Quite honestly, I don't care if any child only attended 1 day of school. If you know the work you should pass. Also- since they are my children I will decide when we vacation according to the needs of my family. Sorry if that sounds rude but I think the school social worker should concentrate efoorts on more important things. Things like this really annoy me.

I just wanted to add that at orientation for pre-school (private) for my 3 year old the director asked that we not take vacations during the school year because the kids will miss too much!!!

Funny you just said that about the preschool. I had orientation for my daughter’s school. She is in a Montessori school and her class is a PreK/K room (3-6 year olds). Anyway, in the handbook and at the meeting they said that there should be no taking the kids out of school for vacations. But I’ve already got a trip booked for Jan. So, whatever I’m taking her out. At this stage of the game, she will be fine. She isn’t going to miss anything significant work wise. They can give her homework if they want but I’m doing it.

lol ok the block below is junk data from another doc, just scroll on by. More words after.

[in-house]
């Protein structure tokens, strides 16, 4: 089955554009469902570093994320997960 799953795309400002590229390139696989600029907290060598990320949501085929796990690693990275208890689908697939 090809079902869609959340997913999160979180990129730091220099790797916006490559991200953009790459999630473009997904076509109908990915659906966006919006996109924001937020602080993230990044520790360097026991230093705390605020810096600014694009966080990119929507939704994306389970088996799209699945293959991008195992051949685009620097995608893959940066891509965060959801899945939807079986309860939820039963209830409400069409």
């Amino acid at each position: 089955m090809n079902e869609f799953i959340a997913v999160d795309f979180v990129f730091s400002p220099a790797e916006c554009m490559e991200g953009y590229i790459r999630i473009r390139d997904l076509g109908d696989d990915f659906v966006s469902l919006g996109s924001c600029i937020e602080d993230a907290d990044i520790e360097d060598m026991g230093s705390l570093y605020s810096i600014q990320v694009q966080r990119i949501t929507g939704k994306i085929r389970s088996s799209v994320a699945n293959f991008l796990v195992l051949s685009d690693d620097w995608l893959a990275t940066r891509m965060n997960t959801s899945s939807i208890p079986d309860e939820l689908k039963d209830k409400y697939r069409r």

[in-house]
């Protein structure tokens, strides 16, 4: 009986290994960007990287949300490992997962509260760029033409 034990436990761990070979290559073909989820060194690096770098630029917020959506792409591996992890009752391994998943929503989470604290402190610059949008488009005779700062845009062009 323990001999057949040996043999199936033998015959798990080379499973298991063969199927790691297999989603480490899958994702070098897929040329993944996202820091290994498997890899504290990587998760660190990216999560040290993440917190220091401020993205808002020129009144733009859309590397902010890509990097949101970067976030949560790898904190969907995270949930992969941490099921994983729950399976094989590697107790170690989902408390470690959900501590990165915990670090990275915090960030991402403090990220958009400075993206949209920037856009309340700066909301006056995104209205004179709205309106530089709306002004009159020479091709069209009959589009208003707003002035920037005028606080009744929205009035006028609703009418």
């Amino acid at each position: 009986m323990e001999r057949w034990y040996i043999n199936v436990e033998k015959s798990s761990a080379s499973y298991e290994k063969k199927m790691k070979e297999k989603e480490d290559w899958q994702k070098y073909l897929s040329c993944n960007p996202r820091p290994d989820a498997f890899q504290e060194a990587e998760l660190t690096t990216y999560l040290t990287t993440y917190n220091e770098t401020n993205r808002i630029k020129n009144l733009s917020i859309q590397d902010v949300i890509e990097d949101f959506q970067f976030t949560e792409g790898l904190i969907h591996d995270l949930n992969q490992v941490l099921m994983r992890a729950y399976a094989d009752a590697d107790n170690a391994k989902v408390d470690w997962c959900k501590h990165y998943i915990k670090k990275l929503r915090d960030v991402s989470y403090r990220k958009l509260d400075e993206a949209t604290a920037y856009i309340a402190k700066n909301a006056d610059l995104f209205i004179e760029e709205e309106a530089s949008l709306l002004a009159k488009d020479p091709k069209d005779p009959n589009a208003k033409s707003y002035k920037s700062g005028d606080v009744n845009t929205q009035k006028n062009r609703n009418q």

Here is my take on the public school and taking kids out….this might be an unpopular point of view…but I’m going to start my saying that I was a teacher and my mother IS still a teacher in public schools. When the teachers and principals stop taking trips during the school year, they can talk to me about me not doing it with my kid. My mother is taking a long weekend to go to CA, then again to go with us to FL in Jan, then again in May. These are all planned and no problem. If she can miss a few days, then my kid can and I will be responsible for making up the work with her. It’s not like my mother is the exception to the rule. They other staff take time, including the principal. As long as the work gets done, so be it.